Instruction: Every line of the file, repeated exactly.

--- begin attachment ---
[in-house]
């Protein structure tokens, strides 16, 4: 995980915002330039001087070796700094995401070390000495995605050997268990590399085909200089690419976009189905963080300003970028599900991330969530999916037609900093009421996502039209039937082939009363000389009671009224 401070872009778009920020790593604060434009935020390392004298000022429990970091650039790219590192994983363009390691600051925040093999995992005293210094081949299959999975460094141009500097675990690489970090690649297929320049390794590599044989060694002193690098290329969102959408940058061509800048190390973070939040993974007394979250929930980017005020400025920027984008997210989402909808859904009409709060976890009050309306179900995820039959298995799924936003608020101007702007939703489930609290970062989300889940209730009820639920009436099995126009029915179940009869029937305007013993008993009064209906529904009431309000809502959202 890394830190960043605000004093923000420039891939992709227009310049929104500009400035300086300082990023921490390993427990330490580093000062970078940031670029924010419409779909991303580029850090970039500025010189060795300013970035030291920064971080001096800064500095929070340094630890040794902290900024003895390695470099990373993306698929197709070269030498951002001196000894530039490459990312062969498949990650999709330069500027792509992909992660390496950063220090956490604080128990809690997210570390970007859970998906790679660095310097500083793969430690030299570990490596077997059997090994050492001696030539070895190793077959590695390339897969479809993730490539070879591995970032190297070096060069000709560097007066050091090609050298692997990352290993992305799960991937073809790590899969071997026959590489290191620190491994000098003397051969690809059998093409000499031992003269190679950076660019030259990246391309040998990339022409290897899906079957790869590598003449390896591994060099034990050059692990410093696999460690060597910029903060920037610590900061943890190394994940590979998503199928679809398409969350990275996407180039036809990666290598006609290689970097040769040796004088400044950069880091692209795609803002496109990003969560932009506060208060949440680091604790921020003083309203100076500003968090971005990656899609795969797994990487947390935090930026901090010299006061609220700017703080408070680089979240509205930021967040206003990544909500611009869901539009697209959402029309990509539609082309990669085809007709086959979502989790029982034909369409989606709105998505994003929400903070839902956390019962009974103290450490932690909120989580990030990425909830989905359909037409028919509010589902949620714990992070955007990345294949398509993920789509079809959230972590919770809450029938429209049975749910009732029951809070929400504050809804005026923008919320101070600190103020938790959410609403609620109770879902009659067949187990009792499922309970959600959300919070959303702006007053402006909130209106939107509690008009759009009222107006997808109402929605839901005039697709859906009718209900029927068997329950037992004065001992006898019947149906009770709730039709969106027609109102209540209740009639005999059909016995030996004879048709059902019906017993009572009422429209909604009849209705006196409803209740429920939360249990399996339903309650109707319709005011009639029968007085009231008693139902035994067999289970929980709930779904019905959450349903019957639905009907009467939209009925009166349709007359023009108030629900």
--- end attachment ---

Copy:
[in-house]
């Protein structure tokens, strides 16, 4: 995980915002330039001087070796700094995401070390000495995605050997268990590399085909200089690419976009189905963080300003970028599900991330969530999916037609900093009421996502039209039937082939009363000389009671009224 401070872009778009920020790593604060434009935020390392004298000022429990970091650039790219590192994983363009390691600051925040093999995992005293210094081949299959999975460094141009500097675990690489970090690649297929320049390794590599044989060694002193690098290329969102959408940058061509800048190390973070939040993974007394979250929930980017005020400025920027984008997210989402909808859904009409709060976890009050309306179900995820039959298995799924936003608020101007702007939703489930609290970062989300889940209730009820639920009436099995126009029915179940009869029937305007013993008993009064209906529904009431309000809502959202 890394830190960043605000004093923000420039891939992709227009310049929104500009400035300086300082990023921490390993427990330490580093000062970078940031670029924010419409779909991303580029850090970039500025010189060795300013970035030291920064971080001096800064500095929070340094630890040794902290900024003895390695470099990373993306698929197709070269030498951002001196000894530039490459990312062969498949990650999709330069500027792509992909992660390496950063220090956490604080128990809690997210570390970007859970998906790679660095310097500083793969430690030299570990490596077997059997090994050492001696030539070895190793077959590695390339897969479809993730490539070879591995970032190297070096060069000709560097007066050091090609050298692997990352290993992305799960991937073809790590899969071997026959590489290191620190491994000098003397051969690809059998093409000499031992003269190679950076660019030259990246391309040998990339022409290897899906079957790869590598003449390896591994060099034990050059692990410093696999460690060597910029903060920037610590900061943890190394994940590979998503199928679809398409969350990275996407180039036809990666290598006609290689970097040769040796004088400044950069880091692209795609803002496109990003969560932009506060208060949440680091604790921020003083309203100076500003968090971005990656899609795969797994990487947390935090930026901090010299006061609220700017703080408070680089979240509205930021967040206003990544909500611009869901539009697209959402029309990509539609082309990669085809007709086959979502989790029982034909369409989606709105998505994003929400903070839902956390019962009974103290450490932690909120989580990030990425909830989905359909037409028919509010589902949620714990992070955007990345294949398509993920789509079809959230972590919770809450029938429209049975749910009732029951809070929400504050809804005026923008919320101070600190103020938790959410609403609620109770879902009659067949187990009792499922309970959600959300919070959303702006007053402006909130209106939107509690008009759009009222107006997808109402929605839901005039697709859906009718209900029927068997329950037992004065001992006898019947149906009770709730039709969106027609109102209540209740009639005999059909016995030996004879048709059902019906017993009572009422429209909604009849209705006196409803209740429920939360249990399996339903309650109707319709005011009639029968007085009231008693139902035994067999289970929980709930779904019905959450349903019957639905009907009467939209009925009166349709007359023009108030629900």